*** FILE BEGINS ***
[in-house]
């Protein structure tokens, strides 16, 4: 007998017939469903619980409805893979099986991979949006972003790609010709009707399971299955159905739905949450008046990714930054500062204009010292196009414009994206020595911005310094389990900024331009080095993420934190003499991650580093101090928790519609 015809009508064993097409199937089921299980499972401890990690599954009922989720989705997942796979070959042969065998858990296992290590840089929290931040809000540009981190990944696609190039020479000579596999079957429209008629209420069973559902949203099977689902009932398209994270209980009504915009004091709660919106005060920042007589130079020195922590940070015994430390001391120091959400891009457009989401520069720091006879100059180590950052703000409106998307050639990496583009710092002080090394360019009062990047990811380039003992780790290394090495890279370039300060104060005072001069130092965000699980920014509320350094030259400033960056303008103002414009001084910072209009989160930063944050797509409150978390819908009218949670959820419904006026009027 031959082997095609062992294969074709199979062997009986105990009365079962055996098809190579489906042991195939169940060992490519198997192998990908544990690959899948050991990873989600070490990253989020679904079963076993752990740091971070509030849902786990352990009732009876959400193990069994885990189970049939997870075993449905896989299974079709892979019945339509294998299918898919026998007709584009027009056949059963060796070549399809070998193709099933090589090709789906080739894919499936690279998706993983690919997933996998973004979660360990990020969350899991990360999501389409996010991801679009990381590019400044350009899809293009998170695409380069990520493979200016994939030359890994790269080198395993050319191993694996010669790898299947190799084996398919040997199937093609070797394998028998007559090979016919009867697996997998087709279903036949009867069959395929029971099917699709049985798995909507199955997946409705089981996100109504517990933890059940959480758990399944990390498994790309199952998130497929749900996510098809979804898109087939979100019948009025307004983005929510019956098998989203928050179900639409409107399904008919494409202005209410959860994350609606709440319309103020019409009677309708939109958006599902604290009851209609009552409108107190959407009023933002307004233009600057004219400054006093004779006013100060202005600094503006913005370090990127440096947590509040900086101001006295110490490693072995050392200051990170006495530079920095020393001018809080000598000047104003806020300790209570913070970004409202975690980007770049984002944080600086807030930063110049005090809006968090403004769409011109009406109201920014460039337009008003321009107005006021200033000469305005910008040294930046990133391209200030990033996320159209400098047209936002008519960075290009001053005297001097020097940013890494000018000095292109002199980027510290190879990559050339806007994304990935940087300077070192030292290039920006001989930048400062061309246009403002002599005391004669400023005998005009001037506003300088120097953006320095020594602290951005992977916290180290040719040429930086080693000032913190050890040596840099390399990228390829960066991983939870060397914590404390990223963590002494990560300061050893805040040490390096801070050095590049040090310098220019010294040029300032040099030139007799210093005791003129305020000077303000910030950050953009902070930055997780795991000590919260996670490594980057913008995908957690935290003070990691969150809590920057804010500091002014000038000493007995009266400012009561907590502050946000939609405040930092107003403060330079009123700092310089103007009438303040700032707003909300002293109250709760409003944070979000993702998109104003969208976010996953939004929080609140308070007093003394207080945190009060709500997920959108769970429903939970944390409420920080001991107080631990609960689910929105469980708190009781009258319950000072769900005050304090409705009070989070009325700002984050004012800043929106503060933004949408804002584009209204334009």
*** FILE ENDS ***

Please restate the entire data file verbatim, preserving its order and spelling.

[in-house]
């Protein structure tokens, strides 16, 4: 007998017939469903619980409805893979099986991979949006972003790609010709009707399971299955159905739905949450008046990714930054500062204009010292196009414009994206020595911005310094389990900024331009080095993420934190003499991650580093101090928790519609 015809009508064993097409199937089921299980499972401890990690599954009922989720989705997942796979070959042969065998858990296992290590840089929290931040809000540009981190990944696609190039020479000579596999079957429209008629209420069973559902949203099977689902009932398209994270209980009504915009004091709660919106005060920042007589130079020195922590940070015994430390001391120091959400891009457009989401520069720091006879100059180590950052703000409106998307050639990496583009710092002080090394360019009062990047990811380039003992780790290394090495890279370039300060104060005072001069130092965000699980920014509320350094030259400033960056303008103002414009001084910072209009989160930063944050797509409150978390819908009218949670959820419904006026009027 031959082997095609062992294969074709199979062997009986105990009365079962055996098809190579489906042991195939169940060992490519198997192998990908544990690959899948050991990873989600070490990253989020679904079963076993752990740091971070509030849902786990352990009732009876959400193990069994885990189970049939997870075993449905896989299974079709892979019945339509294998299918898919026998007709584009027009056949059963060796070549399809070998193709099933090589090709789906080739894919499936690279998706993983690919997933996998973004979660360990990020969350899991990360999501389409996010991801679009990381590019400044350009899809293009998170695409380069990520493979200016994939030359890994790269080198395993050319191993694996010669790898299947190799084996398919040997199937093609070797394998028998007559090979016919009867697996997998087709279903036949009867069959395929029971099917699709049985798995909507199955997946409705089981996100109504517990933890059940959480758990399944990390498994790309199952998130497929749900996510098809979804898109087939979100019948009025307004983005929510019956098998989203928050179900639409409107399904008919494409202005209410959860994350609606709440319309103020019409009677309708939109958006599902604290009851209609009552409108107190959407009023933002307004233009600057004219400054006093004779006013100060202005600094503006913005370090990127440096947590509040900086101001006295110490490693072995050392200051990170006495530079920095020393001018809080000598000047104003806020300790209570913070970004409202975690980007770049984002944080600086807030930063110049005090809006968090403004769409011109009406109201920014460039337009008003321009107005006021200033000469305005910008040294930046990133391209200030990033996320159209400098047209936002008519960075290009001053005297001097020097940013890494000018000095292109002199980027510290190879990559050339806007994304990935940087300077070192030292290039920006001989930048400062061309246009403002002599005391004669400023005998005009001037506003300088120097953006320095020594602290951005992977916290180290040719040429930086080693000032913190050890040596840099390399990228390829960066991983939870060397914590404390990223963590002494990560300061050893805040040490390096801070050095590049040090310098220019010294040029300032040099030139007799210093005791003129305020000077303000910030950050953009902070930055997780795991000590919260996670490594980057913008995908957690935290003070990691969150809590920057804010500091002014000038000493007995009266400012009561907590502050946000939609405040930092107003403060330079009123700092310089103007009438303040700032707003909300002293109250709760409003944070979000993702998109104003969208976010996953939004929080609140308070007093003394207080945190009060709500997920959108769970429903939970944390409420920080001991107080631990609960689910929105469980708190009781009258319950000072769900005050304090409705009070989070009325700002984050004012800043929106503060933004949408804002584009209204334009």